A.     Background and Values of Free Thought & Expression

 

ACI 692-701

Linder

John Stuart Mill, On Liberty, chapter II

Robert Bork, Slouching Toward Gomorrah, ch. 8, “The Case for Censorship”, pg. 140-153 (Library Reserve)

 

B.  Illegal Advocacy

 

Whitney v. California, ACI 713

Linder

Dennis v. United States, ACI 719

Konigsburg v. California, dissent of Justice Black

Linder

Brandenburg v. Ohio, ACI 728

Hit Man  Read the Prologue and some of chapter 2.  Evaluate the book’s status under the first amendment illegal advocacy doctrine, as applied to these pages?

United States v. Rahman  

Rust v. Sullivan, ACI 788

Linder

 

FIRST EXAMINATION

 

C. The Two-Level Theory of Free Speech: Obscenity

 

Linder

Miller v. California

The Case of Robert Mapplethorpe

Interview with Catherine MacKinnon (discussion of pornography only)

Rise of a Feminist Censor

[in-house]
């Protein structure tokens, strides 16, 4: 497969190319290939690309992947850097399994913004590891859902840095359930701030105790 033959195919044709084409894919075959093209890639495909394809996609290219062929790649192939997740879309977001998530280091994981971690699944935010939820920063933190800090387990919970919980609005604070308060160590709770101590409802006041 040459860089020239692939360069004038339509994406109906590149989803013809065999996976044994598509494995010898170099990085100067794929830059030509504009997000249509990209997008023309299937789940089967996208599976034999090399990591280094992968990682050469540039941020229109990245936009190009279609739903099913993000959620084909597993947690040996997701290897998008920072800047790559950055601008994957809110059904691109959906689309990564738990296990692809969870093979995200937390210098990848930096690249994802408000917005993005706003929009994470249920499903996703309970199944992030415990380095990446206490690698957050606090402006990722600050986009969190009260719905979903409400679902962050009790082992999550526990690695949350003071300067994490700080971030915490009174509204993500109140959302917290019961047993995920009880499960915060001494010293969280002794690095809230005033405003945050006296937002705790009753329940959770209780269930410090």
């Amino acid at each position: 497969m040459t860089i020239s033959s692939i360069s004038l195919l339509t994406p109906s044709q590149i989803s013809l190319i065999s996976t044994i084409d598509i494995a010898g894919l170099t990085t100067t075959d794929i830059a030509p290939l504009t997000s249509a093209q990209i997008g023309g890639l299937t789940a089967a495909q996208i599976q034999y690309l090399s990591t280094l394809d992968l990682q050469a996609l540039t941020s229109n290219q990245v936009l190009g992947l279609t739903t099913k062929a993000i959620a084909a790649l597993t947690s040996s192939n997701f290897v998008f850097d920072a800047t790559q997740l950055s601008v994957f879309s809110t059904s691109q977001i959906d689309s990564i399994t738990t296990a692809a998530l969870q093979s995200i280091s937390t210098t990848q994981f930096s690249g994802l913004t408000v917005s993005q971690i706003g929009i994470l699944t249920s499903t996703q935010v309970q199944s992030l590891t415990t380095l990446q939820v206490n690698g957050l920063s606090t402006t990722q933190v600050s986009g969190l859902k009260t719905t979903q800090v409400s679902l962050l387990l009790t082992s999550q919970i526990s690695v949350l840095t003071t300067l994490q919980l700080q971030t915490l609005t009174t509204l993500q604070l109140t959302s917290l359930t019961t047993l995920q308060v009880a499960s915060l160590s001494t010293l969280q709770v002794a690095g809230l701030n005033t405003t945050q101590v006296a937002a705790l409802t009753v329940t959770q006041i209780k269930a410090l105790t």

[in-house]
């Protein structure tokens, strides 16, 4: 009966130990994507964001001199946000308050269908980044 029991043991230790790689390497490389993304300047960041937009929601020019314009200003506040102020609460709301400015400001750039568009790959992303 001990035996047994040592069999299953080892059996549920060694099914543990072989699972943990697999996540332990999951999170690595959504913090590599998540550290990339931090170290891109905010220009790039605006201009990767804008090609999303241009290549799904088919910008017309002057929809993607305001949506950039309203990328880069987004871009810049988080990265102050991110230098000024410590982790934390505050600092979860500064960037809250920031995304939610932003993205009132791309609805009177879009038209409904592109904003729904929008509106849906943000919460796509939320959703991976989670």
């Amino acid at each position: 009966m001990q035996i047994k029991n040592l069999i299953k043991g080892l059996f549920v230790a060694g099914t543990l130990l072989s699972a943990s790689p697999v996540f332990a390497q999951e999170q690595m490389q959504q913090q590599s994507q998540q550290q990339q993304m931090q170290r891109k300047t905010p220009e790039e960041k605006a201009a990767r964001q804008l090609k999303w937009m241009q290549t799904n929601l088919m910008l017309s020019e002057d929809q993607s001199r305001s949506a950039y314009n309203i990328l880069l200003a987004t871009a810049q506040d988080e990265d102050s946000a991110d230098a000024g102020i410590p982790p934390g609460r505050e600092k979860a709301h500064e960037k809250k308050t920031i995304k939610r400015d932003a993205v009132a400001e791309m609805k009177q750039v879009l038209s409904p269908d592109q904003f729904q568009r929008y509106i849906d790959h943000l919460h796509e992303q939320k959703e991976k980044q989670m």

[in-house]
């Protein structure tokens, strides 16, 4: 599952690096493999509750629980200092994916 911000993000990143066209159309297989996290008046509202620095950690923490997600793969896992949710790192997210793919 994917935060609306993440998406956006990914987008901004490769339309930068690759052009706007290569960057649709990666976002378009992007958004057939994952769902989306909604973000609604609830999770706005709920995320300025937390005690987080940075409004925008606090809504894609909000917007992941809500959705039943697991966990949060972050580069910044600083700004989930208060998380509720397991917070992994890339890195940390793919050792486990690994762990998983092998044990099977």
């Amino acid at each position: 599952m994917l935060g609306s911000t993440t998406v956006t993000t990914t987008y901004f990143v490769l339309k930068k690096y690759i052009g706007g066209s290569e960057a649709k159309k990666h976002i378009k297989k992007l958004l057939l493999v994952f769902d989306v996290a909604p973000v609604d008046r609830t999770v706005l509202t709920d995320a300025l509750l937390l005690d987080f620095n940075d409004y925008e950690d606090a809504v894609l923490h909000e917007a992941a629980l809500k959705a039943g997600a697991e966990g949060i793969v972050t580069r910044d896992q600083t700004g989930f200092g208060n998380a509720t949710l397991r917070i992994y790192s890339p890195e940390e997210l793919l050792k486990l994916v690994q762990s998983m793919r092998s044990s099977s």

American Booksellers Association v. Hudnut, ACI 767

R. v. Butler (Supreme Court of Canada)

 

D. Fighting Words and Offensive Speech

 

Chaplinsky v. New Hampshire, ACI 733

Cohen v. California, ACI 762

Linder

 

E. Hate Speech

 

Beauharnais v. Illinois, ACI 736

Overview of Hate Speech Controversy

Charles Lawrence, “If He Hollers, Let Him Go,” in Words that Wound (library reserve)

ACLU: Hate Speech on Campus

Linder

R.A.V. v. St. Paul, ACI 742

 

F. Defamation

 

Linder

New York Times v. Sullivan, ACI 704

British Libel Law

 

G. Electronic Media

 

Jack Balkin, Remarks Before the FCC  

Linder

FCC v. Pacifica Foundation

Reno v. ACLU

Linder

 

H. Association for Collective Advocacy

 

ACI 796-805

NAACP v. Alabama, ACI 847

Roberts v. United States Jaycees, ACI 8853

Boy Scouts of America v. Dale, ACI 863

Linder

 

I. Demonstrative Expression, the Public Forum. Limited Public Forum and the Non-Public Forum

 

Linder

Feiner v, New York

Frisby v. Schultz

Hill v. Colorado